The 2016 KVIITM75 Bike Ride – Day 2

Typing this early in the morning before daybreak.  Everybody is asleep (I think), and Parker House is quiet, expect for the whistle of the freight train in the distance.  This is Confluence, PA, where the Cassleman river meets up with the Yough.  This is my blog for the ride from Perryopolis to Confluence.

We left the hotel at Perryopolis early.

OLYMPUS DIGITAL CAMERAThe following picture is taken on the road that we biked from the town back to the Yough river. The tunnel takes you to the bridge across the river. We did not cross, but took the road that you can barely make out on the right before the tunnel. This took us to the trail head.

OLYMPUS DIGITAL CAMERAAnd then it was time to ride once again!

OLYMPUS DIGITAL CAMERAThere had been a spectacular storm late the previous night that we had observed from the front of our hotel rooms. Fortunately, the trail was not too wet. This was the only place where a tree had fallen across the trail.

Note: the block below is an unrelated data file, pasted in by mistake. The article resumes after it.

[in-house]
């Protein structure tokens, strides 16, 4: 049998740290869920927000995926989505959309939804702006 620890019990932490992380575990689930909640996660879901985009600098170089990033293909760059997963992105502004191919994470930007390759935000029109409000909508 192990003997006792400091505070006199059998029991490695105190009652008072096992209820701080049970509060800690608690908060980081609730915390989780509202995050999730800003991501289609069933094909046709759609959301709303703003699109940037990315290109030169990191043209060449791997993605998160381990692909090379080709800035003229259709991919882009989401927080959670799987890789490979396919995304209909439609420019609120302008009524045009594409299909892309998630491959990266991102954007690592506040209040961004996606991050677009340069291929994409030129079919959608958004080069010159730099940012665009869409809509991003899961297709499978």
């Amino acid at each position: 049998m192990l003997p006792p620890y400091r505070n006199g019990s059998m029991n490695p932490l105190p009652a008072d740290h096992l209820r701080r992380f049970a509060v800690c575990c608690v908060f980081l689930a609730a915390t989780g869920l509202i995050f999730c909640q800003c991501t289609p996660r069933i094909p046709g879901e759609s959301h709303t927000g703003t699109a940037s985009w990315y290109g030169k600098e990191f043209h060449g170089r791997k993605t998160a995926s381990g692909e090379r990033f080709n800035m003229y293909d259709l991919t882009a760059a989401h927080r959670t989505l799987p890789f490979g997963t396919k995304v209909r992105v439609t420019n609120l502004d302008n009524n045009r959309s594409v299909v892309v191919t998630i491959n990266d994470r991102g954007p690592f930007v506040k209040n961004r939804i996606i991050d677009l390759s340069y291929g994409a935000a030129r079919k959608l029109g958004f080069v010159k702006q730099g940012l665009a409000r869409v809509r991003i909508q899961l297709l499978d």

OLYMPUS DIGITAL CAMERAThis chap is trying to get down from the trail to the river.

OLYMPUS DIGITAL CAMERAThis is an abandoned railroad bridge across the river that we encountered. It appeared to be falling apart.  You had to watch where you were stepping.

OLYMPUS DIGITAL CAMERACrossing a gorge on a trail bridge. The GAP trail that we have been riding is a rail trail which was built where the railroad tracks once used to run.  This bridge would have been carrying train traffic in the past.

A picture opportunity.

OLYMPUS DIGITAL CAMERAThere was steady freight train traffic on the other side of the river.

OLYMPUS DIGITAL CAMERAThe section of the trail that we covered today was just amazing.

OLYMPUS DIGITAL CAMERAThe Yough river seen from one of the trail bridges just outside of Ohiopyle.

OLYMPUS DIGITAL CAMERAOne of the bridges over the Yough carrying the trail into Ohiopyle.  The river meanders in a U-shaped loop in this section, and there are two bridges over the river.

OLYMPUS DIGITAL CAMERAAt Fallingwater, PA.  This house was built by Frank Lloyd Wright in the the 1930s.

OLYMPUS DIGITAL CAMERAThe house is spectacular, both inside and outside.